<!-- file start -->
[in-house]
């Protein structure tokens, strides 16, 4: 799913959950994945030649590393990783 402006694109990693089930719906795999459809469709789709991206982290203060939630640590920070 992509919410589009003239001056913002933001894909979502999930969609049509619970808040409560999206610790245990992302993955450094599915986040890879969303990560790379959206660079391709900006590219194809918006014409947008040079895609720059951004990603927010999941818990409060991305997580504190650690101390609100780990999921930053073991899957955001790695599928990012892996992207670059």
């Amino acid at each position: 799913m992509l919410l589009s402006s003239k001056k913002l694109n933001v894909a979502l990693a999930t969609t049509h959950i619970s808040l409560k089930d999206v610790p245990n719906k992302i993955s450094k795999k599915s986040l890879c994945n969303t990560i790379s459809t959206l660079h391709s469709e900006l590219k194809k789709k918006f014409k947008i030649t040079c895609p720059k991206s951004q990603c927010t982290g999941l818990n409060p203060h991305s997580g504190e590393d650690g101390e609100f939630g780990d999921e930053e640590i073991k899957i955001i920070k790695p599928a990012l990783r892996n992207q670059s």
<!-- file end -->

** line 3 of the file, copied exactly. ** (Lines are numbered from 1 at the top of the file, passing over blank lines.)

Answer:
């Amino acid at each position: 799913m992509l919410l589009s402006s003239k001056k913002l694109n933001v894909a979502l990693a999930t969609t049509h959950i619970s808040l409560k089930d999206v610790p245990n719906k992302i993955s450094k795999k599915s986040l890879c994945n969303t990560i790379s459809t959206l660079h391709s469709e900006l590219k194809k789709k918006f014409k947008i030649t040079c895609p720059k991206s951004q990603c927010t982290g999941l818990n409060p203060h991305s997580g504190e590393d650690g101390e609100f939630g780990d999921e930053e640590i073991k899957i955001i920070k790695p599928a990012l990783r892996n992207q670059s």